Once Again, Prada Has It in the Bag

The Galleria handbag is an icon of the Italian house’s celebrated design and its enduring obsession with fastidious craftsmanship.

THERE IS A cute, compact little handbag with a delightful personality that’s something of a sensation. It’s available in poppy colors of copper and strawberry and bright aquamarine and worn by countless household names. But no matter how buzzy and fresh it feels, Prada’s Galleria bag, like all of the Italian house’s leather goods, has more than a lifetime’s worth of expertise and artisanship at its core. The Galleria, a classic, ladylike 1940s-ish style (that actually debuted in 2007), is a testament to these exacting, some might say obsessive, tendencies. The design appears minimal, but it’s a head trip to create. And as we learn on a tour of the house’s prototype factory, the Galleria is one of the most complex bags that Prada has ever made, requiring an almost couture-like level of specificity — a fact that characterizes our surroundings as particularly apt.

Prada’s prototype factory is part of the house’s vast Valvigna campus. An innovative marvel of greenery and glass designed by Guido Canali, it showcases the seminal architect’s signature philosophy of placing the well-being of workers at its center (via vast, light-filled workspaces) and demonstrating a precise balance of structure and nature, both inside and outside the factory. There’s also a Prada archive onsite, and Patrizio Bertelli, the chairman and former Prada co-CEO who’s also Miuccia Prada’s husband, has an outpost here. Along with overseeing the Prada industrial leather goods district in Tuscany, Bertelli travels to Valvigna to personally approve every single prototype, from the first mock-up to the final archetypical sample.


Named for the enclosed Milan mall that holds Prada’s original flagship boutique, the Galleria handbag has been one of the house’s most popular designs for 16 years, meaning special editions, custom commissions, and new iterations are always in demand and in development. But it’s the complexity rather than the breadth of the design that sets it apart.

Basically, the Galleria is built inside out, with all the details and hardware on the interior completed before the material is reversed and tightly sewn into its sophisticated shape. Each bag has about 100 different components, with compartments and closures throughout. Then, there’s the leather. The signature Galleria is constructed of Saffiano, a treatment that was developed and patented by Mario Prada (Miuccia’s grandfather) in 1913 and is now used the world over in some of the finest luxury products. Essentially, it’s a textured calf leather stamped with Saffiano’s autograph crosshatch pattern, then coated with wax. The glossy, glamorous finish makes it more resistant to damage and staining. It’s also incredibly easy to clean. But before all that, the leather is dyed using an intricate process that requires extra steps because the primer Prada employs is very fluid, meaning it needs more layers of color than the average brand.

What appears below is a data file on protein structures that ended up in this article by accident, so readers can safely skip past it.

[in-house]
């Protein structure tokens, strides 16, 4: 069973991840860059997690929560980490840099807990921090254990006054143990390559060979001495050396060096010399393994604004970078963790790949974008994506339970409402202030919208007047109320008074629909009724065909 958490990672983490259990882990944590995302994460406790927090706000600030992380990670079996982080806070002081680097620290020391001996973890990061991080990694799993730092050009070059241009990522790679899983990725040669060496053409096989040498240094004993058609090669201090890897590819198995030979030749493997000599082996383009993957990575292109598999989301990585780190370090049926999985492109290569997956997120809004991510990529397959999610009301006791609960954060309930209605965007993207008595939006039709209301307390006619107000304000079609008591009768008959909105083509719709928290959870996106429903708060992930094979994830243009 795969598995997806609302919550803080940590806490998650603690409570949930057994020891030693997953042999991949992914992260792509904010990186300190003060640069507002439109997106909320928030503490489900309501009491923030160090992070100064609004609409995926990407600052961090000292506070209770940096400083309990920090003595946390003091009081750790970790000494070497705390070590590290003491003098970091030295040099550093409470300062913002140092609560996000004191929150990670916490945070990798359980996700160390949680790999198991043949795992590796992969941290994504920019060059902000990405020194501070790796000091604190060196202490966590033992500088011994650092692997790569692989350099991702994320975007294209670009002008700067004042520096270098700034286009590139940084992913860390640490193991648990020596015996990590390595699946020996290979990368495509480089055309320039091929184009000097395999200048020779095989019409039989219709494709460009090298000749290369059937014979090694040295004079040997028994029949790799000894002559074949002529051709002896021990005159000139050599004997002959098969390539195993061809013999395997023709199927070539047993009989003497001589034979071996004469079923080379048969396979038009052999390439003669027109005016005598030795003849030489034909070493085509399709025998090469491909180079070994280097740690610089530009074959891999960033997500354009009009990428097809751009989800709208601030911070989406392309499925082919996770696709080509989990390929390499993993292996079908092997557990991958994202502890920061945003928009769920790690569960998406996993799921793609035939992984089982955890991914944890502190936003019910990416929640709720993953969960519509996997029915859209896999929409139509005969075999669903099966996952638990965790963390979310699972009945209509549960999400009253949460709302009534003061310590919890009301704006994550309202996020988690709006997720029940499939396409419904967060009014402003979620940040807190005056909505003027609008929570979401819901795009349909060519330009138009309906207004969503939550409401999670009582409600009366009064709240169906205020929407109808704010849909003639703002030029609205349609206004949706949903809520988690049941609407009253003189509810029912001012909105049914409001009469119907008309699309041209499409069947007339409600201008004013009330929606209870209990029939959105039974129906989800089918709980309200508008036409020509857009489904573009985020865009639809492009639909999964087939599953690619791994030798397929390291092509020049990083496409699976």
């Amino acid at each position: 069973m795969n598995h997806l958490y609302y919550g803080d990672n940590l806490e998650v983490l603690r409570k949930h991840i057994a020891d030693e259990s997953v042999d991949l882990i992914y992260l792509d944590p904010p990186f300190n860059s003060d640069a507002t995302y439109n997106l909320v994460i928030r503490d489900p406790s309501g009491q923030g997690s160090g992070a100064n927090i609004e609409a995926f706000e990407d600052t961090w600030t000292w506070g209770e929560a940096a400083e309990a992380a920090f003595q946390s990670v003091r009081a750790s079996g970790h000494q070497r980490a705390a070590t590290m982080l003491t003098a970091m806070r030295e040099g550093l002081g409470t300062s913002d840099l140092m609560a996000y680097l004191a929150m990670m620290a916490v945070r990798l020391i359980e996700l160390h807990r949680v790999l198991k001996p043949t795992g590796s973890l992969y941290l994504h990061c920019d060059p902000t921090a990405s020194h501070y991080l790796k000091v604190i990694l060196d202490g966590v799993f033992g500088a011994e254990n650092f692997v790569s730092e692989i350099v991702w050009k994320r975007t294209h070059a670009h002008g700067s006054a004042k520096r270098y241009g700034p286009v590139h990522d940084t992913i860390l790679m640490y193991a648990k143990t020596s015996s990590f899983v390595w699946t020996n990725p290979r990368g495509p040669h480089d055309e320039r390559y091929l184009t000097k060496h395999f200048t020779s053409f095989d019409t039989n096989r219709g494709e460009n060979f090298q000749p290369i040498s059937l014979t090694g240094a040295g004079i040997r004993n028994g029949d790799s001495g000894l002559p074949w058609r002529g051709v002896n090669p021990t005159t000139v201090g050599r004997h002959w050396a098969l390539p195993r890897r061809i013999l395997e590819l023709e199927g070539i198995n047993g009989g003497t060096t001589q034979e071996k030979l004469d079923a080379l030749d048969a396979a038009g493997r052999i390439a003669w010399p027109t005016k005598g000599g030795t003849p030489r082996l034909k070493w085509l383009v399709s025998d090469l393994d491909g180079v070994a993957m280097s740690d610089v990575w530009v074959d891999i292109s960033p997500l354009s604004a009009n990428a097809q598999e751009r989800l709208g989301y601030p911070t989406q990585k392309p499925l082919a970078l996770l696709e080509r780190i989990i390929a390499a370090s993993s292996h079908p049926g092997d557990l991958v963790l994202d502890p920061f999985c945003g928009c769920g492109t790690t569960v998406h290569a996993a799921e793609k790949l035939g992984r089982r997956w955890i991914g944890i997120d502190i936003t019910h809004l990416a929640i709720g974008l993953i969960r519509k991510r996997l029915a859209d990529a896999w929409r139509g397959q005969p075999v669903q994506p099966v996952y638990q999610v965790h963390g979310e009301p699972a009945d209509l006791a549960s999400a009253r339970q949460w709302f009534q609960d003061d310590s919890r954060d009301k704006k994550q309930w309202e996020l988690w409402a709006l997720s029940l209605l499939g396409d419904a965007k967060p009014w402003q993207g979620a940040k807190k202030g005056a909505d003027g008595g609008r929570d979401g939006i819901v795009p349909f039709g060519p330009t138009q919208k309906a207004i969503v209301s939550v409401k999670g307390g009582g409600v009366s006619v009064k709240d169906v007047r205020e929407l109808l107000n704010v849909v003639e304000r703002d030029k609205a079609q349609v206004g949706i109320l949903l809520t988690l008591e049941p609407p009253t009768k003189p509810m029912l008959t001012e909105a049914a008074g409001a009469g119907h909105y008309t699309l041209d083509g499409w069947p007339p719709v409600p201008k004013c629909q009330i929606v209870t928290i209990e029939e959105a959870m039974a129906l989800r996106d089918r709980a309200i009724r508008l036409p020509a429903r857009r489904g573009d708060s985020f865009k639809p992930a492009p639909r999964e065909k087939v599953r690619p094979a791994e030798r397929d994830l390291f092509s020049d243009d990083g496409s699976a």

Which is to say: Every step of the way, Prada has chosen to do things the hard way, all in an effort to achieve superlative results. It’s craftsmanship not just for the sake of artistry, but also so that the finished product lasts longer, looks better, and feels sturdier and more stylish when hanging from your wrist. After all, as the Prada team reminds us on our tour, details often make all the difference.

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Our Contributors

Alex Frank Writer

Alex Frank is a contributing editor at Departures. Based in Manhattan, Frank previously worked at as deputy culture editor. His writing has appeared in the New York Times, GQ, Pitchfork, New York Magazine, Fantastic Man, and the Village Voice.

Skye Parrott

Skye Parrott is the editor-in-chief of Departures. A magazine editor, photographer, writer, and creative consultant, she was previously a founder of the arts and culture journal Dossier, and editor-in-chief for the relaunch of Playgirl as a modern, feminist publication.


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